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My nephew moved to Vail, Colorado, four or five years ago after visiting the area with his father to ski/snowboard and hangout with an old high school buddy who now owns and operates a chain of t-shirt shops in Colorado.

My nephew loved it there and the friend offered him a job. With nothing much happening for him in Erie and having tried and given up on college twice, he decided to take the friend up on his offer. He packed up his stuff and drove 1,500 miles away from home.

He has come back to Pennsylvania a few times since then, but just to visit. It was pretty obvious from the beginning that he’s never moving back to Erie. He’s living the good life in Vail, making enough money for him, snowboarding, hanging with his friends.

Last week, he turned 30 years old and opened his door at 10:30 p.m. on the night before his birthday to find six family members—his mom, dad, sister, niece, grandma, and aunt Heather—from Erie standing on his porch.

I’m not sure he could’ve been more shocked. I mean…this face:



We got to spend the next few days with him, exploring Vail and just hanging out. He had  Friday and Saturday off (his boss was in the surprise — in fact, we stayed at his house because he and his wife were in Florida).

At 30, my nephew doesn’t have a college degree, a house, a wife, or kids, nor does he have plans to acquire any of them. He hasn’t checked any of those boxes that society tells us we have to check off to be successful and happy, and I couldn’t be more proud of him for seeing that farce for what it is.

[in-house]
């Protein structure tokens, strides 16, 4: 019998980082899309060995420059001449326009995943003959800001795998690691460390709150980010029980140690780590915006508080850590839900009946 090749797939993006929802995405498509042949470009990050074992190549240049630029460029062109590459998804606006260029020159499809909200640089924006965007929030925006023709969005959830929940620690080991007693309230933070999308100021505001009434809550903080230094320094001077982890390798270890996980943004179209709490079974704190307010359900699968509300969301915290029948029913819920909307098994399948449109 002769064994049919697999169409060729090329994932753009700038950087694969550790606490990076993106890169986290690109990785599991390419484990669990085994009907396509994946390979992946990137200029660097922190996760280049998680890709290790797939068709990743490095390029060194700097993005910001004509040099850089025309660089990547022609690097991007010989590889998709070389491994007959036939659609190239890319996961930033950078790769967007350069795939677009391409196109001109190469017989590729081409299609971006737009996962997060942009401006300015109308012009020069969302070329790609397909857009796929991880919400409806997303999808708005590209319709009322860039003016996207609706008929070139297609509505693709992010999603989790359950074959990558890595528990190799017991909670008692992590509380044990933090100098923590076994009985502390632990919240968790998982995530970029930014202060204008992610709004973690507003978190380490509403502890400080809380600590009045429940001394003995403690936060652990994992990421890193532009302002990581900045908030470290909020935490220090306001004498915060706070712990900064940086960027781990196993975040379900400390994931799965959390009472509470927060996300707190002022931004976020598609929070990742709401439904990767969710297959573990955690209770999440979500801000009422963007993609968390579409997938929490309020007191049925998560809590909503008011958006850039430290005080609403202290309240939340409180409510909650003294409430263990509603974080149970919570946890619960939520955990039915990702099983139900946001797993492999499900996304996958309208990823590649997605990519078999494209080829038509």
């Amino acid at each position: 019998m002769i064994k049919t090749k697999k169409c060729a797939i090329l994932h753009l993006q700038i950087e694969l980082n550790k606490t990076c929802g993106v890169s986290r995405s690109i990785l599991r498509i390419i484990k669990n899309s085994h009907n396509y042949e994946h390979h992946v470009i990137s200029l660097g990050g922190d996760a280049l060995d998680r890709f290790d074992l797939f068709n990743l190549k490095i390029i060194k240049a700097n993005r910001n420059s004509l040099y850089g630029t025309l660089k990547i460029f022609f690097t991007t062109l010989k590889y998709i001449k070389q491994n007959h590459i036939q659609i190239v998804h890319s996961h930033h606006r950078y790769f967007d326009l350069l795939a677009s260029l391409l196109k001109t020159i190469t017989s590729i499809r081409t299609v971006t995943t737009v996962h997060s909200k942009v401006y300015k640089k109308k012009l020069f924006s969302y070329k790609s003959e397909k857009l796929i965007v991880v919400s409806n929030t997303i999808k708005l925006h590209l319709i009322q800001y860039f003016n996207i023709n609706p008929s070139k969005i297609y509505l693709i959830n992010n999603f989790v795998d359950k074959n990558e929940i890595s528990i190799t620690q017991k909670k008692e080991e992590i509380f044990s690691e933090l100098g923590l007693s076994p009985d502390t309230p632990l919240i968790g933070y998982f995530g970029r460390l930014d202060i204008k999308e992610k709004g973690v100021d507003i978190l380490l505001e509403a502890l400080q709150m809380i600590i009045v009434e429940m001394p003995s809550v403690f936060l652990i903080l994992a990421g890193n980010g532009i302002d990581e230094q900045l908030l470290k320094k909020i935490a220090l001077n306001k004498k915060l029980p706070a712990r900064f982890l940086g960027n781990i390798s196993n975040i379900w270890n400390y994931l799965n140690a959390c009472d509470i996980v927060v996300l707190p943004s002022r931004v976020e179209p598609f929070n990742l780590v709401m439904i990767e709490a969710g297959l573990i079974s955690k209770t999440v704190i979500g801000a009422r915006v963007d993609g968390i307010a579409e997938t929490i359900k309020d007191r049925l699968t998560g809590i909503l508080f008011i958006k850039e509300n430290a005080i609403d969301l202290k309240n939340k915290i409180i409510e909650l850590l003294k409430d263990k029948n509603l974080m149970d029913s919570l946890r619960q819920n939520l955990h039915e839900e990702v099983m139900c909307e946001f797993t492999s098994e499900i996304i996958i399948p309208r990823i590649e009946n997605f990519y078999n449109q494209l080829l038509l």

So many of us climb that ladder to the “American Dream” life, doing the next thing society expects of us at the right stage of life:

Degree. Check.

Spouse. Check.

Career. Check.

Starter home. Check.

Kids. Check.

Bigger house. Check.

Nice cars. Check.

401K plan. Check.

But the thing is, though nobody wants to say it or admit it, none of that shit makes most of us happy in the long term. I mean, sure, it all does at the beginning. New love makes you giddy. Buying or building a house is exciting and it’s fun to decorate. Babies are super cute. Nice cars and big paychecks make you feel special and important.

But no matter how much you love your spouse, marriage is hard (really, really hard). Babies turn into toddlers and tweens and teens. That big house just ends up being a big burden to clean and pay for and maintain. Ditto for the cars you worry will get wrecked in one way or another.

Maybe that’s why so many of us are miserable, stressed-out, short-tempered, and anxious today.  We did all the right things — we checked all the right boxes and, yet, happiness (real inner joy) eludes the vast majority of us.

We should’ve listened to Sting — he was calling B.S. on all this way back in 1983:

Whether it was intentional or not, I’m proud of my nephew for rejecting society’s bullshit steps to success, and for having the courage to do life on his terms.

I think building a life that makes you happy (instead of crafting one to please everybody else), is a true measure of success.


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About Just Write: Just Write is my adaptation of free writing, a technique in which a person writes continuously and quickly without little regard for spelling, grammar, or topic. It helps writers overcome blocks of apathy and explore everything from meaningful topics to mundane observations with the same effort and without the pressure of crafting perfect prose. I just start writing.